In the first issue of this newsletter, I described the process of unboxing and reshelving my books after moving to a new apartment.
Accepting the long duration of our mostly-at-home life, I recently bought new bookshelves. I had about twelve stacks of unshelved books around my room, too much clutter. (I’m at about 425 books now, up from 136 back in September 2017. Two more are on the way already. Wheee….)
Shelving books—for me—is like creating a new world, configuring it according to my tastes and sensibilities on that day. It’s a reflection of the self, as I wrote in that first newsletter:
I believe strongly that a personal library is a reflection of its owner. What exactly it reflects is known only to the person who assembles it, but looking at a person’s private library is enlightening. My library indicates my past, present, and (desired) future selves. Alberto Manguel writes that “we enjoy dreaming up a library that reflects every one of our interests and every one of our foibles—a library that, in its variety and complexity, fully reflects the reader we are.” Such a library is “an assembly of titles that, practically and symbolically, serves [to define us].” (These are from “The Library as Identity” in The Library at Night. If you stay with my writings, you’ll hear much more about Manguel.) Mandy Brown, another of my favourite writers, puts in words my own thoughts on the personal library:
The best library contains both books you have read, and books you have not. The latter should grow in proportion as the library expands. A working library is as much a place for the possible as it is a record of the past.
A place for the possible, indeed.
I again grappled with the library as identity these last few days, as I took advantage of these new shelves and reorganized my books. (You can see photos on Twitter—I didn’t want to clutter the letter.)
My bedroom houses one set of shelves. The other two sets are in the front room, a space shared with my housemate. This presented me a puzzle: which books should be in the bedroom versus the front room?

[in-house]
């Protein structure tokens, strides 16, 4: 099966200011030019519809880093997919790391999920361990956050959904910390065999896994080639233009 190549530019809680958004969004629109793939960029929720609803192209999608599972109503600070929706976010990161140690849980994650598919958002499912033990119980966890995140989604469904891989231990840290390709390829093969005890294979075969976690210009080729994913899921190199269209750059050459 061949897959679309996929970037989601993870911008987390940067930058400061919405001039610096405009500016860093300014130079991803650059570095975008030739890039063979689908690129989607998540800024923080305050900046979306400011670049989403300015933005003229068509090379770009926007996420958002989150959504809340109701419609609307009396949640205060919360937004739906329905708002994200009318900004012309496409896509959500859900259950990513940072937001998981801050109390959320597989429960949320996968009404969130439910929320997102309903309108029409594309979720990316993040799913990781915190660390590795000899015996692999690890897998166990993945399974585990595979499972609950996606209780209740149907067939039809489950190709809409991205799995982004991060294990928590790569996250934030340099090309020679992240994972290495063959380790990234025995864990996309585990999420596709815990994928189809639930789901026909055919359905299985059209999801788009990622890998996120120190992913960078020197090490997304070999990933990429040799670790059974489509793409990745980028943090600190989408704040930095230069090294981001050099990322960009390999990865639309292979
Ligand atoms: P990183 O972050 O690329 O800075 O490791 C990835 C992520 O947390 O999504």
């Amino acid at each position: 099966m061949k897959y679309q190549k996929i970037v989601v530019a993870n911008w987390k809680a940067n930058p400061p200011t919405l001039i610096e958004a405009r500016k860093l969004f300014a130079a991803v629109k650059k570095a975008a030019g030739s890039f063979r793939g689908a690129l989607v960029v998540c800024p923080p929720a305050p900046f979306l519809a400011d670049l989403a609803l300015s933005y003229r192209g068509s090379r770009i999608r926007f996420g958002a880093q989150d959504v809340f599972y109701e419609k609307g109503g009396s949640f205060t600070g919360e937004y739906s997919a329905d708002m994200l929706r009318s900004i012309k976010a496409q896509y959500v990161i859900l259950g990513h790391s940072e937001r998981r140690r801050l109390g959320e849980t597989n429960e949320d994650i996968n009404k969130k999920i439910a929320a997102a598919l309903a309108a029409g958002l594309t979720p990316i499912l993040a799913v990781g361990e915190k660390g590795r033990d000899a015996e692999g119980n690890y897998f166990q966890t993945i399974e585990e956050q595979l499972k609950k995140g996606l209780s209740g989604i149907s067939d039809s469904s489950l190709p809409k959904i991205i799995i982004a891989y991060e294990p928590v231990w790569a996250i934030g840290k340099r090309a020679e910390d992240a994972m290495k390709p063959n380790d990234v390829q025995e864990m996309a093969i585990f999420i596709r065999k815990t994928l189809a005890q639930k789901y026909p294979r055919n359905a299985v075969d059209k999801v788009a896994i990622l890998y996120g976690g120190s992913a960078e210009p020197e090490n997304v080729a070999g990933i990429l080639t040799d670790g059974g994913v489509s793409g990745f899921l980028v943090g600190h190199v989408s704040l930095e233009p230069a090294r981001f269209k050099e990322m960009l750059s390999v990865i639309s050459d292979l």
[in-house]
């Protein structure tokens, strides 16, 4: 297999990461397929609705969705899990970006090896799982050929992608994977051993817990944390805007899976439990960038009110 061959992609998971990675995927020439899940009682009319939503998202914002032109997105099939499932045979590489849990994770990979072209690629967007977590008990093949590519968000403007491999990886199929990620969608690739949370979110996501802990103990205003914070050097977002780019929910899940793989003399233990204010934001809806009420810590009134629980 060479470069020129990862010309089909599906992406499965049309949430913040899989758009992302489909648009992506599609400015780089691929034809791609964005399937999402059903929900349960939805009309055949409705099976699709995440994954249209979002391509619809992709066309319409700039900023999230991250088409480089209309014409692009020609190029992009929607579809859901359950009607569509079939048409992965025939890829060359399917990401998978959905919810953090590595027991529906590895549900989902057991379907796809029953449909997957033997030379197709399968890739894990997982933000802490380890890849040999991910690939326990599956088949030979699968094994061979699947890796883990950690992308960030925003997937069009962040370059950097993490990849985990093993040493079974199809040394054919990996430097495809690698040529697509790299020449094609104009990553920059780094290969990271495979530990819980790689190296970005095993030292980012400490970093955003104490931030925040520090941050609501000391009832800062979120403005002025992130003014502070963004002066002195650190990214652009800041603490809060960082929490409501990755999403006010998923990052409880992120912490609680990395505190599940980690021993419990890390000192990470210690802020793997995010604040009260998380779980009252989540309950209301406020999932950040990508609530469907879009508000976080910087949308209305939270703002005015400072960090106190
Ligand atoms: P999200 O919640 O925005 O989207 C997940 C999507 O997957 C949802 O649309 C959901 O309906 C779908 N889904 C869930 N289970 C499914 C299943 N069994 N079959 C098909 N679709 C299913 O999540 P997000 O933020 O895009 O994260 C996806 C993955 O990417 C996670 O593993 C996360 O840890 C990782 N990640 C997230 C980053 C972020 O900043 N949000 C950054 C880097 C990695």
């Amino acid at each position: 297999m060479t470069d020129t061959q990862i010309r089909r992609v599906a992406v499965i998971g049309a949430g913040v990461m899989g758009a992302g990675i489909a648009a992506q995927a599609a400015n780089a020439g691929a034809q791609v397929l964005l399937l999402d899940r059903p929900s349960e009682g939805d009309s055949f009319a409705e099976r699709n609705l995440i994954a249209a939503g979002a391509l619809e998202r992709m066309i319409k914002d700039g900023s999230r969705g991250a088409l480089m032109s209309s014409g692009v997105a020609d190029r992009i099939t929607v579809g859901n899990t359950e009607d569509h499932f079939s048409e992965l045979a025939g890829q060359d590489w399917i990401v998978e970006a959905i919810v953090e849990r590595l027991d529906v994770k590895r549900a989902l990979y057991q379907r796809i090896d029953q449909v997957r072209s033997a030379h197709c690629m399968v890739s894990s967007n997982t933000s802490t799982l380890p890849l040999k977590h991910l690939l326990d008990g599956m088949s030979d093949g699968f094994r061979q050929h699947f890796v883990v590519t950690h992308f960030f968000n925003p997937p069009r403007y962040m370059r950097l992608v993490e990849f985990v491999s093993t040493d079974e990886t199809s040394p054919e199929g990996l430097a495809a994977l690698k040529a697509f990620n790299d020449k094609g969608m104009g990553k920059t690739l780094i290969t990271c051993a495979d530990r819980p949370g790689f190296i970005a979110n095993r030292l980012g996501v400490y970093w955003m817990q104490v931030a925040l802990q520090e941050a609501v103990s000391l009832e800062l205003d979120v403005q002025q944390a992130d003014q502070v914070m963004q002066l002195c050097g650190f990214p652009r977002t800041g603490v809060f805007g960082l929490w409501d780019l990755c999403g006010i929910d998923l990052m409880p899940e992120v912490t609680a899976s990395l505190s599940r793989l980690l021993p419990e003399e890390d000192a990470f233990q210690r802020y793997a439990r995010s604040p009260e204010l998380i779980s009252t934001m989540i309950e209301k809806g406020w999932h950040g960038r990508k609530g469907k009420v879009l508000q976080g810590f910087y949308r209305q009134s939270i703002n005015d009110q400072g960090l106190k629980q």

The bedroom books would be closer at hand during the moodier moments, suggesting that I should keep the most personal books there. But they’d also be hidden from the “public” view of any friends coming to visit—if a library is identity, does that identity need to be expressed, to be visible, to be communicated?
Perhaps. All the same, I keep my most moving, inspiring, personal books close at hand, in this inner library. When I’m feeling a little down, feeling I’ve lost some of the idealism or aspirations that used to drive me, I look around at those books and remember that there are many ways to make an impact, to leave a mark. (Plus, there won’t be anybody coming to visit for some time….)
I also incorporate little jokes into the arrangements of the outer library. For example, my small Italian section sits beside Pierre Bayard’s How to Talk About Places You’ve Never Been: On the Importance of Armchair Travel. While I’ve been to Italy, the “armchair travel” juxtaposition gives me a chuckle. (As for How to Talk About Places You’ve Never Been, well, I’ve never read it, which would suit Bayard just fine.)
Some friends and family have asked how the books are ordered. While there’s some large-scale objective ordering (a fiction/non-fiction divide, for example), it’s largely a subjective one. Even at that large scale, the rules aren’t perfect: the Italian section, for example, combines fiction, memoir, and history into one little group. I pile books around me and keep assembling new piles based on books that I think speak to one another, books that should spend time shoulder to shoulder. And it never ends—maintaining a library is like cultivating a garden, expressing and re-expressing one’s identity through careful attention and consideration. It’s a beautiful endeavour, a life’s work.
And with that reflection, I leave you for today. The long weekend has some potential in it yet. Maybe I’ll actually get to reading some of those books :) I think—and no surprise here—I’m most excited to dive into some of my unread books on books, libraries, reading, and writing, like Susan Orlean’s The Library Book. All the best for the week ahead!